Senator de LARGIE - Many of the other things arise out of the war.

Senator MILLEN - So far as they are connected with the war, they are matters which should receive our attention. But I am not referring to them. Seeing that the situation to-day is the same as it was then, I feel that it is only necessary for me to repeat the assurance which was then given. I can repeat it with all the more emphasis to-day, because that assurance has been already given by a higher authority' in the party than myself - by the Leader of the Opposition - and I venture to say that it has been buttressed by the action of the Opposition ever since the advent of the present Government to power. The Government are assured of the hearty co-operation of the Opposition in anything they may do to assist in carrying the war to a successful conclusion. In saying that, I do not merely mean that assistance will be given to them in any action which they may take here. I go further, and say that the Opposition will be found disposed to give the Government the fullest powers for which they may feel called upon to ask, and will consider it its duty not to pass too closely under review their administrative acts, or to criticise them too minutely. Before passing from this matter may I say that I read with considerable pleasure the intimation in the Ministerial statement that the .Government are disposed to take a somewhat brighter view of the outlook of the war than apparently they felt justified in doing when this Parliament met a few months* ago'. There are indications in the statement - prompted, I presume, by official communications with the Home authorities/ - that matters in connexion with the war are proceeding, if slowly and painfully, still satisfactorily. We have been induced to hope so much from the news which has come -to us in scanty form through the newspapers, that it is a gratification to us all to find that there is throughout the paragraphs of the statement read here yesterday a distinctly optimistic note. There is one phrase used in it to which I should like specially to refer -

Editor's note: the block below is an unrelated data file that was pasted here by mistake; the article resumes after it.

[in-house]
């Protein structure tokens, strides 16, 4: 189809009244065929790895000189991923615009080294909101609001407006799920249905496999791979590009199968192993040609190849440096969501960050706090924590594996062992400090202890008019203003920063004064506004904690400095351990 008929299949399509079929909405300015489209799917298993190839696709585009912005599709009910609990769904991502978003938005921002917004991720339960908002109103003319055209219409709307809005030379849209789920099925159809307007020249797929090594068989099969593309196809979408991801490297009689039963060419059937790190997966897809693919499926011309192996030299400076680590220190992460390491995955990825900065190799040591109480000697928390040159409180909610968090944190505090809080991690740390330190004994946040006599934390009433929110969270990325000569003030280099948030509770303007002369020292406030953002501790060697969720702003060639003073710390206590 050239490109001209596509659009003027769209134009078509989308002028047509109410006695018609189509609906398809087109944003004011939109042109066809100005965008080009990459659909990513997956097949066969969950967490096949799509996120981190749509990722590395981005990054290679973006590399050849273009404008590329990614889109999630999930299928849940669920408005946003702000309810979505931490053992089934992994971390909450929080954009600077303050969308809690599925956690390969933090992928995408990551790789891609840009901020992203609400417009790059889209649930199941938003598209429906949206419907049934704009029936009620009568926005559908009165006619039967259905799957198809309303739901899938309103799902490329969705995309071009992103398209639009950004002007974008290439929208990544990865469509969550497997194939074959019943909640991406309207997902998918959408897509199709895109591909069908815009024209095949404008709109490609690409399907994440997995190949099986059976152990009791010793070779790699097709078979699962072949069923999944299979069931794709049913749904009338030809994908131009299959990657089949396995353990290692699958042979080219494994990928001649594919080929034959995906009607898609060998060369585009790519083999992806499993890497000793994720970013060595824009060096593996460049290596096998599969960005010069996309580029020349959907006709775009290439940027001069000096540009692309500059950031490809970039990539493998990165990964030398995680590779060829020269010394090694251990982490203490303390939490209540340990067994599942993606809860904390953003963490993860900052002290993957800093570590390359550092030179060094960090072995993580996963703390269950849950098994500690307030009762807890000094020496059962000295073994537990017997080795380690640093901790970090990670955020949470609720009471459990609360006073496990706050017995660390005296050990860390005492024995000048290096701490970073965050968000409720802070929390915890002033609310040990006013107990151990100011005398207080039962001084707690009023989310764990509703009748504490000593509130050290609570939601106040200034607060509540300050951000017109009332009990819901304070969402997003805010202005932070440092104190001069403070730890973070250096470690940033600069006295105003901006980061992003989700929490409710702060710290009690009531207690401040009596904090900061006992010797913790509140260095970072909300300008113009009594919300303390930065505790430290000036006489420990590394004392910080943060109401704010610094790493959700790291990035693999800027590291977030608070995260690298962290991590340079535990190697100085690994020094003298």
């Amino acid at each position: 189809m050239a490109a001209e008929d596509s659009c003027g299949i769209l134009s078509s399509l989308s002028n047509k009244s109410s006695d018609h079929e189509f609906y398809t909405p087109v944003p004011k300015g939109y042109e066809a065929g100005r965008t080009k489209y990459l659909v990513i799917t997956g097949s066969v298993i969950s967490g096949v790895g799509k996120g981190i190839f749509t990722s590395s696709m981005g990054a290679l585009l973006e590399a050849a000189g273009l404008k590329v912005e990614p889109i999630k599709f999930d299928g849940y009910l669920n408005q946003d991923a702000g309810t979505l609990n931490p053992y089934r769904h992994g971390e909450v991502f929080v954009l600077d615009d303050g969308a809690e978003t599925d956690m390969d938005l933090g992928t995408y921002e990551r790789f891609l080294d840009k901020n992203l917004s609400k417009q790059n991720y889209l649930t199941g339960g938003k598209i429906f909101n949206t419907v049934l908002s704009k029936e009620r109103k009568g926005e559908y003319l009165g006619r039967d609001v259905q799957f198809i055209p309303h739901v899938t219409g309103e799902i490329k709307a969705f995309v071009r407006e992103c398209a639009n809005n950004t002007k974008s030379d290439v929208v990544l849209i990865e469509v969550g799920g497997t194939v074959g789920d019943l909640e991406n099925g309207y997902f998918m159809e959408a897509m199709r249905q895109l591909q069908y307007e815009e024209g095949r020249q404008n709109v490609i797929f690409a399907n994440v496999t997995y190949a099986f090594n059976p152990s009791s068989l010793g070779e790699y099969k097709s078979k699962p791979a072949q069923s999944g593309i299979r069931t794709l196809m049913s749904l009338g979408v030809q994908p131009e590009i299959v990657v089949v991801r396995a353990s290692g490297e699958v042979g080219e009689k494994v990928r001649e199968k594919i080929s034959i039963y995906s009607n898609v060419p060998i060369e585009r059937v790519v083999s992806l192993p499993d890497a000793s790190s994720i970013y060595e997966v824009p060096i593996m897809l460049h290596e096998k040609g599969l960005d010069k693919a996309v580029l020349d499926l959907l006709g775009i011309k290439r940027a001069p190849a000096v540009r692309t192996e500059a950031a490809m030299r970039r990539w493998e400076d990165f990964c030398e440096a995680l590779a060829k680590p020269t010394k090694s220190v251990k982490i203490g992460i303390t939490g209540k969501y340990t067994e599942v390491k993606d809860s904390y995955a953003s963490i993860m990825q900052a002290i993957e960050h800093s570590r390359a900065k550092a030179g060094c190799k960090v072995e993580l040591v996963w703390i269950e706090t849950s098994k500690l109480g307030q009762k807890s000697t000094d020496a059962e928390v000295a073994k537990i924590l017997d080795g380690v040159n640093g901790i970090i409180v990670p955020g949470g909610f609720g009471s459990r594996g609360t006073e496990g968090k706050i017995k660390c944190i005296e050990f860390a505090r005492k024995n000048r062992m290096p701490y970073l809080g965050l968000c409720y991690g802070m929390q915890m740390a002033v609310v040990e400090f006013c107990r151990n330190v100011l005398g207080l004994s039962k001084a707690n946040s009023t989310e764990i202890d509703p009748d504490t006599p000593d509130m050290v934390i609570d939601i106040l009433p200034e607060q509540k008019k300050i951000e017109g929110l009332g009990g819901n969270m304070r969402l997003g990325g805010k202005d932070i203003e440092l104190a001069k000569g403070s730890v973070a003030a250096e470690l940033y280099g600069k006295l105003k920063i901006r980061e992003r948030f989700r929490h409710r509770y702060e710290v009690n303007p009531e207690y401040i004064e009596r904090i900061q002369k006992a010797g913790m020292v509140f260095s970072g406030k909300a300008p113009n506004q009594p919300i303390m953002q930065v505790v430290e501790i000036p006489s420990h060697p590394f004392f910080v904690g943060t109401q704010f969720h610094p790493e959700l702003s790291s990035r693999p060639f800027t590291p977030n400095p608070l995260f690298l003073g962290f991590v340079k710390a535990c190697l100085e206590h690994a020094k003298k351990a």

We face the opening of spring with the highest hopes of success in this great struggle for freedom.

I think we all entertain these hopes, but I should like to remind honorable senators and Ministers that hopes are not going to win this campaign. We shall be entitled to entertain these hopes in proportion as Australia, in common with the rest of the Empire, decides to put forward the best effort of which she is capable in order to convert such hopes into realities.